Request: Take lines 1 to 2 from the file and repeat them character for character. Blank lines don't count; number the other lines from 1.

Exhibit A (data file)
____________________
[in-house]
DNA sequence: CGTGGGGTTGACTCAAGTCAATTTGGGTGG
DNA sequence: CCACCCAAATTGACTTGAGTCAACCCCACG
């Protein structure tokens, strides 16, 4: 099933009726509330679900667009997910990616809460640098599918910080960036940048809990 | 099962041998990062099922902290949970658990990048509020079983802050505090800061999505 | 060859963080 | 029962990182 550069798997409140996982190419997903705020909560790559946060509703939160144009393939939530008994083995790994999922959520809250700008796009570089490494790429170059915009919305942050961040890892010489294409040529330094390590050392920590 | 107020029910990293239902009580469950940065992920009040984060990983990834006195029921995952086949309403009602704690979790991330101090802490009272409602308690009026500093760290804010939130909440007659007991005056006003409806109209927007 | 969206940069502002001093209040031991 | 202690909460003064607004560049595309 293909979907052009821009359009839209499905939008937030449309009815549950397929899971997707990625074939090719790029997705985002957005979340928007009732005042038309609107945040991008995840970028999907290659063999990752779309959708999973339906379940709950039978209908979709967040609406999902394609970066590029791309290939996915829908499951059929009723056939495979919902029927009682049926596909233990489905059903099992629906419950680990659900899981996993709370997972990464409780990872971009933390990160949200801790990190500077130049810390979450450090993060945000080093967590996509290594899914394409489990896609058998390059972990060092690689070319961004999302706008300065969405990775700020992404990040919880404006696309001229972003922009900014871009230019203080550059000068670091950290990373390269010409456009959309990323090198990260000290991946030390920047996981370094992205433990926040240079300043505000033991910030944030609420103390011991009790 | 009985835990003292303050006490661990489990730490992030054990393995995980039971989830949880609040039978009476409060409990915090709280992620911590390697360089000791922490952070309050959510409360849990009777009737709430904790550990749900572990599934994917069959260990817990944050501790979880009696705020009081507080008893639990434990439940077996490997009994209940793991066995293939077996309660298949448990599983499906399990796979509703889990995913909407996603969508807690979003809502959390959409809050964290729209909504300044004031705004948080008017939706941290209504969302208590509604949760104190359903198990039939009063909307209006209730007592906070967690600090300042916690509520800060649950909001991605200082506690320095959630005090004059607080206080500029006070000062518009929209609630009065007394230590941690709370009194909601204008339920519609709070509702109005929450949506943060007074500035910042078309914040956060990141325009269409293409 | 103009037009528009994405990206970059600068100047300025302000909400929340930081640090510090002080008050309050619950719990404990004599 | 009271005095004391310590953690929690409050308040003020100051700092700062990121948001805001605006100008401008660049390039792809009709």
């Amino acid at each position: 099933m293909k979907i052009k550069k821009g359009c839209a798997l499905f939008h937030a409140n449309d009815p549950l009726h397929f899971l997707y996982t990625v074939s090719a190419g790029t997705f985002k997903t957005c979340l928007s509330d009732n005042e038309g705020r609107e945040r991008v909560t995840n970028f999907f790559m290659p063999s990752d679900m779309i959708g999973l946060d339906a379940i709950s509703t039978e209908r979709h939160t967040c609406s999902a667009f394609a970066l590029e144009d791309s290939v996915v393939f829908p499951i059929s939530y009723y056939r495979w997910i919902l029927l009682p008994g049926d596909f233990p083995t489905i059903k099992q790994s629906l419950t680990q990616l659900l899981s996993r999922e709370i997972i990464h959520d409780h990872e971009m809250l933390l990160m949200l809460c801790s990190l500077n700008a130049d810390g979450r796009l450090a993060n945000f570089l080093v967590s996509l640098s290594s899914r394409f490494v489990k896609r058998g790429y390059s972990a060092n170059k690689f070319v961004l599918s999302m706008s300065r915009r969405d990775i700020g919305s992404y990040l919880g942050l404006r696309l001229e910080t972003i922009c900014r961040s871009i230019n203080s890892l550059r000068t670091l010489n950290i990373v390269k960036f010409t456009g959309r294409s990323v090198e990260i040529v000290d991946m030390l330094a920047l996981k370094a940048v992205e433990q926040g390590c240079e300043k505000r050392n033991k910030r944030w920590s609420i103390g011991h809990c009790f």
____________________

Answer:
[in-house]
DNA sequence: CGTGGGGTTGACTCAAGTCAATTTGGGTGG